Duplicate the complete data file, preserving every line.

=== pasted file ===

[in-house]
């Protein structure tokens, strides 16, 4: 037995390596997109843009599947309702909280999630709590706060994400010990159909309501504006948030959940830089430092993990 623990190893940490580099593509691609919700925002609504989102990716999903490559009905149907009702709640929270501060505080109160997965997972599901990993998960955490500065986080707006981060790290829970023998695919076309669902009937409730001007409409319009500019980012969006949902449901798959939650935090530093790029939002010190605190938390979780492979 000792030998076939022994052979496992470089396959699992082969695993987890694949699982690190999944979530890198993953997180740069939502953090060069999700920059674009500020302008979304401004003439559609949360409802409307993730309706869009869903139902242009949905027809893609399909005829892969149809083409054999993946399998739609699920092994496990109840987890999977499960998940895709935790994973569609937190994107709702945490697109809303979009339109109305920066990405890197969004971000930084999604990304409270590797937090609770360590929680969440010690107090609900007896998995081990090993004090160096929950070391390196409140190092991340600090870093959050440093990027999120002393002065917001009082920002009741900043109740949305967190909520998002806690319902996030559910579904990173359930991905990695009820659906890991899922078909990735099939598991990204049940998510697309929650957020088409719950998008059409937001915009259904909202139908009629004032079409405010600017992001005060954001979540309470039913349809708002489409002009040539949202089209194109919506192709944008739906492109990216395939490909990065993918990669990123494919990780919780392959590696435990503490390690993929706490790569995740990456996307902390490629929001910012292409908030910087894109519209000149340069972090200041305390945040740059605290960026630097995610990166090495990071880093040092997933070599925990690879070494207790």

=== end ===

[in-house]
């Protein structure tokens, strides 16, 4: 037995390596997109843009599947309702909280999630709590706060994400010990159909309501504006948030959940830089430092993990 623990190893940490580099593509691609919700925002609504989102990716999903490559009905149907009702709640929270501060505080109160997965997972599901990993998960955490500065986080707006981060790290829970023998695919076309669902009937409730001007409409319009500019980012969006949902449901798959939650935090530093790029939002010190605190938390979780492979 000792030998076939022994052979496992470089396959699992082969695993987890694949699982690190999944979530890198993953997180740069939502953090060069999700920059674009500020302008979304401004003439559609949360409802409307993730309706869009869903139902242009949905027809893609399909005829892969149809083409054999993946399998739609699920092994496990109840987890999977499960998940895709935790994973569609937190994107709702945490697109809303979009339109109305920066990405890197969004971000930084999604990304409270590797937090609770360590929680969440010690107090609900007896998995081990090993004090160096929950070391390196409140190092991340600090870093959050440093990027999120002393002065917001009082920002009741900043109740949305967190909520998002806690319902996030559910579904990173359930991905990695009820659906890991899922078909990735099939598991990204049940998510697309929650957020088409719950998008059409937001915009259904909202139908009629004032079409405010600017992001005060954001979540309470039913349809708002489409002009040539949202089209194109919506192709944008739906492109990216395939490909990065993918990669990123494919990780919780392959590696435990503490390690993929706490790569995740990456996307902390490629929001910012292409908030910087894109519209000149340069972090200041305390945040740059605290960026630097995610990166090495990071880093040092997933070599925990690879070494207790």